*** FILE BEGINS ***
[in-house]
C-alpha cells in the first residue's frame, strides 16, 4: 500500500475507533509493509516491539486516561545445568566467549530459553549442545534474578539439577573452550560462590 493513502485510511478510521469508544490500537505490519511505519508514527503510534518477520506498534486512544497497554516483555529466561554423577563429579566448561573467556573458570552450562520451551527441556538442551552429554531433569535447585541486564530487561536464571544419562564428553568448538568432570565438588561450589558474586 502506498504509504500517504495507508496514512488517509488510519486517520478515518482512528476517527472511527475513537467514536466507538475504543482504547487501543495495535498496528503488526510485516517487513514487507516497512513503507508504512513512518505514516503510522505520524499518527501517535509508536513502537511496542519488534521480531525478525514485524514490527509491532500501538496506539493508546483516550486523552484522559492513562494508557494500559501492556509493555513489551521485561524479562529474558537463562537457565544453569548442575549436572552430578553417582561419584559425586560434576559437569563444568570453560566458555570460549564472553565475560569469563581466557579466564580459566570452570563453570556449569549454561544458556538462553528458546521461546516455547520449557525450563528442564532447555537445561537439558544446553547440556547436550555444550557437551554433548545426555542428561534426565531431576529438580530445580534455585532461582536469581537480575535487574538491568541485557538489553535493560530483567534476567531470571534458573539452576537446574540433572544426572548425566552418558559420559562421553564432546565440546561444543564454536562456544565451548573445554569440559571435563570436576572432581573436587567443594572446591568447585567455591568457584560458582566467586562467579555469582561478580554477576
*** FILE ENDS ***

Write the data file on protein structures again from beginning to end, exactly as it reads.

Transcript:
[in-house]
C-alpha cells in the first residue's frame, strides 16, 4: 500500500475507533509493509516491539486516561545445568566467549530459553549442545534474578539439577573452550560462590 493513502485510511478510521469508544490500537505490519511505519508514527503510534518477520506498534486512544497497554516483555529466561554423577563429579566448561573467556573458570552450562520451551527441556538442551552429554531433569535447585541486564530487561536464571544419562564428553568448538568432570565438588561450589558474586 502506498504509504500517504495507508496514512488517509488510519486517520478515518482512528476517527472511527475513537467514536466507538475504543482504547487501543495495535498496528503488526510485516517487513514487507516497512513503507508504512513512518505514516503510522505520524499518527501517535509508536513502537511496542519488534521480531525478525514485524514490527509491532500501538496506539493508546483516550486523552484522559492513562494508557494500559501492556509493555513489551521485561524479562529474558537463562537457565544453569548442575549436572552430578553417582561419584559425586560434576559437569563444568570453560566458555570460549564472553565475560569469563581466557579466564580459566570452570563453570556449569549454561544458556538462553528458546521461546516455547520449557525450563528442564532447555537445561537439558544446553547440556547436550555444550557437551554433548545426555542428561534426565531431576529438580530445580534455585532461582536469581537480575535487574538491568541485557538489553535493560530483567534476567531470571534458573539452576537446574540433572544426572548425566552418558559420559562421553564432546565440546561444543564454536562456544565451548573445554569440559571435563570436576572432581573436587567443594572446591568447585567455591568457584560458582566467586562467579555469582561478580554477576